Terrain. The mountainous terrain, which was formed after the Hercynian orogeny, underwent a leveling accompanied by the formation of a weathering crust during the Mesozoic era. At the end of the Paleocene, a weak, gradually developing arched upheaval resumed and intensified at the end of the Neogene and the beginning of the An-thropogene. Along the old and new lateral and longitudinal faults great block shifts and slides occurred, leading to the formation of the complex topography of modern Altai. Quaternary glaciation and intensive river erosion played a conspicuous role in the modeling of the topography. The highest mountain ridges (over 3,200 - 4,000 m)—the Katun, Southern Chuia, Northern Chuia, and others—are located in the central and eastern part of Soviet Altai and have an almost lateral course. They have an alpine terrain, with heights of great amplitude, steep slopes, craggy summits, and numerous almost inaccessible peaks. In the north and west the ridges become lower, and their direction changes to northwesterly or even meridional; the Altai’s characteristic medium-sized mountain ridges and massifs—1,500–2,500 m high, with weakly separated peaks—which are the remains of ancient surfaces of alignment, and steep cliffs separated by young erosion-formed valleys are located here. Many mountain ridges possess the Altai’s characteristic large tectonic intermountain hollows, which are usually called steppes—for example, the Chuia, Kurai, Uimon, and Kansk steppes; their floors are usually 500 -2,000 m high and formed by friable Cenozoic sedimentation.

Climate. The climate of the Altai is continental and rather severe. High pressure (the Altai anticyclone) dominates conditions here during the cold long winter. The mean January temperature varies from - 15°C in the foothills to -28° or -32°C in the deep valleys of the Central Altai, where a strong inversion is predominant—the minimum in the Chuia “steppe” is -60°C. The summer is short and cool in the uplands; the mean July temperature at an elevation of 1,000 m does not exceed 14–16°C. The Altai is a great moisture condenser; between 800 and 1,200 mm (occasionally up to 2,000 mm) of precipitation fall on the western and northeastern slopes, which are exposed to moist winds. Annual precipitation in the southwestern portion of the mountain system decreases to 200 -300 mm and to 100 mm in the Chuia “Steppe”; summer rains are predominant here, and the winter snow cover is very thin. Valley winds—specifically fohn winds—are a characteristic feature of the Altai climate. More than 1,000 glaciers with an area greater than 800 sq km are found in the Altai. The most significant valley glaciers, 8–10 km long, are those associated with the Katun and Chuia peaks.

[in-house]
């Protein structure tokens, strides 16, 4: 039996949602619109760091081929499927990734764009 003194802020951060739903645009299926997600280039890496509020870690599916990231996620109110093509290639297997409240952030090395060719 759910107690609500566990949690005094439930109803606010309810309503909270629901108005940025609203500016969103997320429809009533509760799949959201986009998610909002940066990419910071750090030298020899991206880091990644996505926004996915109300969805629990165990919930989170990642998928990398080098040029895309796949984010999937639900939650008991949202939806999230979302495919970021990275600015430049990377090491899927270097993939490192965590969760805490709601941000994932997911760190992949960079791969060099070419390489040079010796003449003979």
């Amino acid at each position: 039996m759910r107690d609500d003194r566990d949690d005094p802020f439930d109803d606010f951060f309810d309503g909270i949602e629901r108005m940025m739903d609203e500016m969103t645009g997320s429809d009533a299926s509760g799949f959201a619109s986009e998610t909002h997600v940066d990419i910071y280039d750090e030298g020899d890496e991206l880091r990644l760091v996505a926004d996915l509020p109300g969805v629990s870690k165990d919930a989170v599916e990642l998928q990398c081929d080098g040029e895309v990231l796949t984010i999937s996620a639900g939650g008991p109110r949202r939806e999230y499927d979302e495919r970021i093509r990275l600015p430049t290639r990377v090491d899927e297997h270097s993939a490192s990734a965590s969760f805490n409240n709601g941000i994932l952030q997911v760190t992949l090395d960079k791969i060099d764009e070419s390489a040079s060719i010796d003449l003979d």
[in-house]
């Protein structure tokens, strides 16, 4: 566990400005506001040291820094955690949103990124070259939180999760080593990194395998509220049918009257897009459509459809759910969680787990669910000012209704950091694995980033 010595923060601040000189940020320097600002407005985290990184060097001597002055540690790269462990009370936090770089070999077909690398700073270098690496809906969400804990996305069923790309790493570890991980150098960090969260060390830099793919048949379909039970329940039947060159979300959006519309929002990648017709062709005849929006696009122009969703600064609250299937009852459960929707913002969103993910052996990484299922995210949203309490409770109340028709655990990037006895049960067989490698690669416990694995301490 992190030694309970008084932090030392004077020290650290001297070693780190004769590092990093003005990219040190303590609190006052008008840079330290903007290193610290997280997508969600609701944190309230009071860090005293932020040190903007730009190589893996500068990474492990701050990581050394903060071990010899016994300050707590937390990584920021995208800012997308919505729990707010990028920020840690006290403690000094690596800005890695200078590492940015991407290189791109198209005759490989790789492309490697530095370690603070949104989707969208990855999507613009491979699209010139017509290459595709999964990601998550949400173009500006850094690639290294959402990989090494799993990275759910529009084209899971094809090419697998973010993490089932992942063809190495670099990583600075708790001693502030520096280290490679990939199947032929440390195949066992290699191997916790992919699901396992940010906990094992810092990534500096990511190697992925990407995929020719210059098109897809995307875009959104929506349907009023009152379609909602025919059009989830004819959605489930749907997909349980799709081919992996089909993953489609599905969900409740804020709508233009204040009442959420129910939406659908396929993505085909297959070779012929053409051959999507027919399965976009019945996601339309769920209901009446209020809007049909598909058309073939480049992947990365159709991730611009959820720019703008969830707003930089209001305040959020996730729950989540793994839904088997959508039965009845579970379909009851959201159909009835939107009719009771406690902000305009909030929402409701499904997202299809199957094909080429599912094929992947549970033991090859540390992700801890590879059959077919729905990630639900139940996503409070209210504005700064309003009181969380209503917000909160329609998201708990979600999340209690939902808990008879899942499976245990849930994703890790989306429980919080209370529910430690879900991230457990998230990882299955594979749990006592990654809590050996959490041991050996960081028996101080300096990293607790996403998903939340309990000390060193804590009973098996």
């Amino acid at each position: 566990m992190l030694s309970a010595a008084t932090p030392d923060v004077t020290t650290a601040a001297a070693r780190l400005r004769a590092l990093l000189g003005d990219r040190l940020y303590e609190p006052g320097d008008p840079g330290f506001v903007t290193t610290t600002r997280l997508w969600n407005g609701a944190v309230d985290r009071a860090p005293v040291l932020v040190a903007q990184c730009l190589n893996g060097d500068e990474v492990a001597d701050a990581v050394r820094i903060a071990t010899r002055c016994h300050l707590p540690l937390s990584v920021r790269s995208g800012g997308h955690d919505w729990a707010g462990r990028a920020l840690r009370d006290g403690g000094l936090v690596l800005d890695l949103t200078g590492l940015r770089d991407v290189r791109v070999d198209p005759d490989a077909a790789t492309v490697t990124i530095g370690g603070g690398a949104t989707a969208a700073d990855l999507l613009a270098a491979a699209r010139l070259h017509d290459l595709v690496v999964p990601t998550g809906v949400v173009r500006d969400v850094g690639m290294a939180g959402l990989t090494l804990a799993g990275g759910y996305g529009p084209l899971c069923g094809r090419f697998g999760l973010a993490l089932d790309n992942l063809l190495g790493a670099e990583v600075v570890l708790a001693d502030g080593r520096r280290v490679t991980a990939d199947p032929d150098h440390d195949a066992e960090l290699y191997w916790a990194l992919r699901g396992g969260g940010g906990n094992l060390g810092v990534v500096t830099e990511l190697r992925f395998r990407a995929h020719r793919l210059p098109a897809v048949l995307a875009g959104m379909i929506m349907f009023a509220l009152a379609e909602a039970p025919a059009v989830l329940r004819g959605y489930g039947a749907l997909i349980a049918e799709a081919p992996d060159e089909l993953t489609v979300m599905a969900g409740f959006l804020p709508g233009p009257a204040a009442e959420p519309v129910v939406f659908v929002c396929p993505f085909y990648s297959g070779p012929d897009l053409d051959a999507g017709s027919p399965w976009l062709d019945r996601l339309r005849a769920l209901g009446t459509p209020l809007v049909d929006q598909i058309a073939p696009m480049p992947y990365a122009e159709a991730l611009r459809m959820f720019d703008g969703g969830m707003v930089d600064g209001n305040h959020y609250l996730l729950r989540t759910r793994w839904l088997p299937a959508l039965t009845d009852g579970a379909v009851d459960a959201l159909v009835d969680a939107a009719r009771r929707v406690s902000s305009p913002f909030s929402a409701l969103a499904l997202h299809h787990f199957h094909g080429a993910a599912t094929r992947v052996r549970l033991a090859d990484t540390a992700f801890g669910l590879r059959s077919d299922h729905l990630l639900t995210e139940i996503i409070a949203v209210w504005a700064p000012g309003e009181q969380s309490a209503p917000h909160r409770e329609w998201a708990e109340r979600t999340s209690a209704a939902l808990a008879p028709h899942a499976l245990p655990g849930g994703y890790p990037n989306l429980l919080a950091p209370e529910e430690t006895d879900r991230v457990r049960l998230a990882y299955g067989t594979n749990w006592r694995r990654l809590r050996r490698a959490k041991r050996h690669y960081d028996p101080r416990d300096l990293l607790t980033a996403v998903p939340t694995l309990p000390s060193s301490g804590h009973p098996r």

Rivers and lakes. The Altai is cut by a dense network of mountain streams with steep gradients and rapidly flowing water. They belong to a distinctive Altai type of regime, fed by waters from melting snows and summer rains and distinguished by prolonged spring and summer floods. The largest rivers, giving the greatest discharge, are the Katun, Bukhtarma, Biia, and Chuia. There are more than 3,500 lakes in the region; most of these are in cirques or morainal depressions. The largest lakes—Teletskoe and Mark-akol’—occupy tectonic depressions.